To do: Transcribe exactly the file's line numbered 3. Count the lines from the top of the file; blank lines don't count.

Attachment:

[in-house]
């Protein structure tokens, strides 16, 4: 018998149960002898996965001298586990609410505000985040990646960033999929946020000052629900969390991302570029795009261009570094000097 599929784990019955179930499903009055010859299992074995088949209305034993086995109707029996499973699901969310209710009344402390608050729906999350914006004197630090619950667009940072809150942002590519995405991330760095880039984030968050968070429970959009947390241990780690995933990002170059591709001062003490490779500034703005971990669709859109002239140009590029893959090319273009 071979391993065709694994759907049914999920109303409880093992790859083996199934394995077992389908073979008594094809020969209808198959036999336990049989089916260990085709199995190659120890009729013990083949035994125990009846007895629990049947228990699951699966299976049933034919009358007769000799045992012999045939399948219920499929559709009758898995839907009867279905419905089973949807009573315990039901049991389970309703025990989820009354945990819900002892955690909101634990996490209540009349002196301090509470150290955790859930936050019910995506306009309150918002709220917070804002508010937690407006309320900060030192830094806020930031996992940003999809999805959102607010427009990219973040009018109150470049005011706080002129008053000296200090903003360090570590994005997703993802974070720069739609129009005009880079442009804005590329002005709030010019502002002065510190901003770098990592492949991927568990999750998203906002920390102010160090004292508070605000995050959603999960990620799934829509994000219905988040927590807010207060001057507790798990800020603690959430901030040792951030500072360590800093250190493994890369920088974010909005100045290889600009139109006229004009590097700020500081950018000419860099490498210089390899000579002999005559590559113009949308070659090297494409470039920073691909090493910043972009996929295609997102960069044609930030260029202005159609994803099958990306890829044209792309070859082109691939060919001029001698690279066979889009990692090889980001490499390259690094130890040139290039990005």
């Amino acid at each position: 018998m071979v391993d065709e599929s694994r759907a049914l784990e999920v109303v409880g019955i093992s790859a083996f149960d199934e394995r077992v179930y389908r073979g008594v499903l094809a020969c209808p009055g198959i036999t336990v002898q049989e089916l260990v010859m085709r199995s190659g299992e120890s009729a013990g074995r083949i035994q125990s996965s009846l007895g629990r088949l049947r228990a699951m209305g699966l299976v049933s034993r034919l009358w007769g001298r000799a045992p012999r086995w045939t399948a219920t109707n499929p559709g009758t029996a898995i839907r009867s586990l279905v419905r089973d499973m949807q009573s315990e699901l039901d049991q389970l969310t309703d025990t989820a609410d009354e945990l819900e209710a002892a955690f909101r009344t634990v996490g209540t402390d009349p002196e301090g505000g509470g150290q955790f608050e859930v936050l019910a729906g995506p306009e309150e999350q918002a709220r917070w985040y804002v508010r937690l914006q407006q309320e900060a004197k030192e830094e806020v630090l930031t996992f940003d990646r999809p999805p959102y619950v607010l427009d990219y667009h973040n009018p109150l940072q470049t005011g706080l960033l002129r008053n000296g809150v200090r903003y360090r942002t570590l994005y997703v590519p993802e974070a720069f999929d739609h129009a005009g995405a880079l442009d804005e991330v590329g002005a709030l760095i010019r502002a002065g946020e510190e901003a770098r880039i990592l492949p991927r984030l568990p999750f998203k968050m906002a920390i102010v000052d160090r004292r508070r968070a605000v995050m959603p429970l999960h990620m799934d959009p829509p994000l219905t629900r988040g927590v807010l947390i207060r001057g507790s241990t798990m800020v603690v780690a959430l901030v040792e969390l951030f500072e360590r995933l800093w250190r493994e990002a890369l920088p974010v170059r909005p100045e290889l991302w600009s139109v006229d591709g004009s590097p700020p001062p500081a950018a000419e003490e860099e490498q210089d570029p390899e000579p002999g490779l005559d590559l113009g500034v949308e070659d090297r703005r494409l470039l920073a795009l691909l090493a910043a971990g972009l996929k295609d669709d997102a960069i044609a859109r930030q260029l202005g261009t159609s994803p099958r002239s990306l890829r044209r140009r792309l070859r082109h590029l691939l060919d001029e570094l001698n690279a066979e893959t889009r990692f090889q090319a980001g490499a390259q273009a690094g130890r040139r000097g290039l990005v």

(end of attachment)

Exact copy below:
């Amino acid at each position: 018998m071979v391993d065709e599929s694994r759907a049914l784990e999920v109303v409880g019955i093992s790859a083996f149960d199934e394995r077992v179930y389908r073979g008594v499903l094809a020969c209808p009055g198959i036999t336990v002898q049989e089916l260990v010859m085709r199995s190659g299992e120890s009729a013990g074995r083949i035994q125990s996965s009846l007895g629990r088949l049947r228990a699951m209305g699966l299976v049933s034993r034919l009358w007769g001298r000799a045992p012999r086995w045939t399948a219920t109707n499929p559709g009758t029996a898995i839907r009867s586990l279905v419905r089973d499973m949807q009573s315990e699901l039901d049991q389970l969310t309703d025990t989820a609410d009354e945990l819900e209710a002892a955690f909101r009344t634990v996490g209540t402390d009349p002196e301090g505000g509470g150290q955790f608050e859930v936050l019910a729906g995506p306009e309150e999350q918002a709220r917070w985040y804002v508010r937690l914006q407006q309320e900060a004197k030192e830094e806020v630090l930031t996992f940003d990646r999809p999805p959102y619950v607010l427009d990219y667009h973040n009018p109150l940072q470049t005011g706080l960033l002129r008053n000296g809150v200090r903003y360090r942002t570590l994005y997703v590519p993802e974070a720069f999929d739609h129009a005009g995405a880079l442009d804005e991330v590329g002005a709030l760095i010019r502002a002065g946020e510190e901003a770098r880039i990592l492949p991927r984030l568990p999750f998203k968050m906002a920390i102010v000052d160090r004292r508070r968070a605000v995050m959603p429970l999960h990620m799934d959009p829509p994000l219905t629900r988040g927590v807010l947390i207060r001057g507790s241990t798990m800020v603690v780690a959430l901030v040792e969390l951030f500072e360590r995933l800093w250190r493994e990002a890369l920088p974010v170059r909005p100045e290889l991302w600009s139109v006229d591709g004009s590097p700020p001062p500081a950018a000419e003490e860099e490498q210089d570029p390899e000579p002999g490779l005559d590559l113009g500034v949308e070659d090297r703005r494409l470039l920073a795009l691909l090493a910043a971990g972009l996929k295609d669709d997102a960069i044609a859109r930030q260029l202005g261009t159609s994803p099958r002239s990306l890829r044209r140009r792309l070859r082109h590029l691939l060919d001029e570094l001698n690279a066979e893959t889009r990692f090889q090319a980001g490499a390259q273009a690094g130890r040139r000097g290039l990005v």